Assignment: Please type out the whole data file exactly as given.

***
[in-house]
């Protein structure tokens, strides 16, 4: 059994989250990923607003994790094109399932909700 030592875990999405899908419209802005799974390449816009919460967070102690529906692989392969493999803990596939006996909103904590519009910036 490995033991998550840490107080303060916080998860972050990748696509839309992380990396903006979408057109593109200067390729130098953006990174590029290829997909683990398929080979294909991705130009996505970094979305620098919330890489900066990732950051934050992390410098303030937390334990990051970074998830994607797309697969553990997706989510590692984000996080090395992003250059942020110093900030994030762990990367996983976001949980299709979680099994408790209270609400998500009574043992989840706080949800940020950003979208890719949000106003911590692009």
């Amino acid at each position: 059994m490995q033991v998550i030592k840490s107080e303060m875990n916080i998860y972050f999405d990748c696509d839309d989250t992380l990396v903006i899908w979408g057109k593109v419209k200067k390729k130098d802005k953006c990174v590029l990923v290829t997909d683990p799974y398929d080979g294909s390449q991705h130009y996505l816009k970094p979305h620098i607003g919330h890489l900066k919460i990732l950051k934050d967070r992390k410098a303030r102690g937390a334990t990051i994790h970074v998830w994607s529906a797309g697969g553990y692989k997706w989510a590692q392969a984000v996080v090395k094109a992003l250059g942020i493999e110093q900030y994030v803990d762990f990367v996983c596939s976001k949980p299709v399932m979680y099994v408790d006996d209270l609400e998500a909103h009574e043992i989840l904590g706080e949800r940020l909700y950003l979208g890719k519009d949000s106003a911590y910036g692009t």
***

[in-house]
């Protein structure tokens, strides 16, 4: 059994989250990923607003994790094109399932909700 030592875990999405899908419209802005799974390449816009919460967070102690529906692989392969493999803990596939006996909103904590519009910036 490995033991998550840490107080303060916080998860972050990748696509839309992380990396903006979408057109593109200067390729130098953006990174590029290829997909683990398929080979294909991705130009996505970094979305620098919330890489900066990732950051934050992390410098303030937390334990990051970074998830994607797309697969553990997706989510590692984000996080090395992003250059942020110093900030994030762990990367996983976001949980299709979680099994408790209270609400998500009574043992989840706080949800940020950003979208890719949000106003911590692009």
């Amino acid at each position: 059994m490995q033991v998550i030592k840490s107080e303060m875990n916080i998860y972050f999405d990748c696509d839309d989250t992380l990396v903006i899908w979408g057109k593109v419209k200067k390729k130098d802005k953006c990174v590029l990923v290829t997909d683990p799974y398929d080979g294909s390449q991705h130009y996505l816009k970094p979305h620098i607003g919330h890489l900066k919460i990732l950051k934050d967070r992390k410098a303030r102690g937390a334990t990051i994790h970074v998830w994607s529906a797309g697969g553990y692989k997706w989510a590692q392969a984000v996080v090395k094109a992003l250059g942020i493999e110093q900030y994030v803990d762990f990367v996983c596939s976001k949980p299709v399932m979680y099994v408790d006996d209270l609400e998500a909103h009574e043992i989840l904590g706080e949800r940020l909700y950003l979208g890719k519009d949000s106003a911590y910036g692009t």